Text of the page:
Day-care study takes jab at working parents
Some days I feel like a great mom. Other days I feel like I could do better. Now comes along a study that stands to make working mothers like myself feel like absolute failures.
A report by the National Institute of Child Health and Human Development published in the latest issue of Child Development suggests a correlation between disruptive behavior in children and the amount of time they spend in day care. The federally funded research tracked 1,300 children from infancy to elementary school. The latest findings follow a mid-term report in 1999 that found young children in day care were slightly less likely to bond with their mothers than stay-at-home kids.
I’m sure I’m not alone in saying my heart sank when I first heard the results. But then came a few silver linings: 1) Parenting and genes had a greater influence on behavior. 2) Kids who had high-quality day care scored higher on vocabulary tests.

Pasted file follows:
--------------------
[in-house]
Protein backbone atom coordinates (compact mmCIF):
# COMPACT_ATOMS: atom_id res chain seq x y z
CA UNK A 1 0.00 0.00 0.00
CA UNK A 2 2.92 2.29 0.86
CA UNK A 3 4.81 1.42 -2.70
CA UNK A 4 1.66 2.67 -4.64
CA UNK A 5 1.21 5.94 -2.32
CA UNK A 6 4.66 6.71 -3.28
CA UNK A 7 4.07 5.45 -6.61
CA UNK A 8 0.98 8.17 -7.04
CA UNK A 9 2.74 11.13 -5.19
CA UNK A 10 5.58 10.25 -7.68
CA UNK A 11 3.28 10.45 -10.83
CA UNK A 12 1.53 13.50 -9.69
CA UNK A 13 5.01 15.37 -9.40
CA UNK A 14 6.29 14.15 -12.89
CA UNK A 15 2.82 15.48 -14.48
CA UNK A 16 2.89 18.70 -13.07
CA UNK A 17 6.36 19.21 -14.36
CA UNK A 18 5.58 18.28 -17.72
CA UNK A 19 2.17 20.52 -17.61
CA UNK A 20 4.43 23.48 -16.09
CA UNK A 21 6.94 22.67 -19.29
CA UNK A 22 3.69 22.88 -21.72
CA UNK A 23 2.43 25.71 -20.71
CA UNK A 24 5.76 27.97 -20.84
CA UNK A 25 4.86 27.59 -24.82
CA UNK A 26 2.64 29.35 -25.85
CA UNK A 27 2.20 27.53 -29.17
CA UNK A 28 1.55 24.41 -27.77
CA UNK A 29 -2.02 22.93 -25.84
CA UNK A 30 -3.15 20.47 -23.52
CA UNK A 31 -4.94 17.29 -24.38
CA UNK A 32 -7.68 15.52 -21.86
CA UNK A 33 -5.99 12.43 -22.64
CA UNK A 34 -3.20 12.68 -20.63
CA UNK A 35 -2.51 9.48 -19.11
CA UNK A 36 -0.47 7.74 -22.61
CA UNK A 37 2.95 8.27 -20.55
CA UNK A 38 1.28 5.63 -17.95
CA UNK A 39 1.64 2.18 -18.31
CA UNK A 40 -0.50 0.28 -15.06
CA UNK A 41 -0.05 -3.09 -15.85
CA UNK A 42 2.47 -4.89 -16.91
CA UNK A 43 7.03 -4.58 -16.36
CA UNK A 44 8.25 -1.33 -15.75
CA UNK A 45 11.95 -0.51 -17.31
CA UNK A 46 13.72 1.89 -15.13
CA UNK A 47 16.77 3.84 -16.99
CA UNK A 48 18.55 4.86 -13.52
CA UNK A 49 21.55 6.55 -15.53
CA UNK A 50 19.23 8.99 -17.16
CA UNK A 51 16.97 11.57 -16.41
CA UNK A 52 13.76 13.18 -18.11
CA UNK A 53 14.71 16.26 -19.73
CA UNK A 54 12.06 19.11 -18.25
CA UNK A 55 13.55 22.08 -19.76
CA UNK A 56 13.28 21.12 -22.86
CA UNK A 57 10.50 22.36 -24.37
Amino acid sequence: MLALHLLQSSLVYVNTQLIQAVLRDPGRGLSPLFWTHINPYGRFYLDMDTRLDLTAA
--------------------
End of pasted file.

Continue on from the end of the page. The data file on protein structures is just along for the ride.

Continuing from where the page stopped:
As for No. 1: I just hope my two-year-old son doesn’t inherit my ability to bomb the SAT test despite a series of honors, AP and SAT-prep classes.
As for No. 2: I can already attest to the strides my son has made since he began the Infant/Toddler program at Nova Southeastern University’s Mailman Segal Institute.
Aside from vocabulary, my son is learning socialization skills he just wouldn’t get at home: Basic things like how to stand in line; sit down to eat at a table with other kids; follow instructions from someone other than Mom or Dad.
Ultimately, rather than sulk about a study that documents marginal differences, I’ll take pride in the values I know my husband and I are instilling in our son. I was reminded of that the other day when my son’s teacher said our son had remarkably good manners, saying “please” and “thank you” and “I’m sorry” often.
“If they weren’t so expensive,” she told my husband, “I’d bless you with six children.”
Now that's an assessment I can live with.POSTED IN: School Issues (135)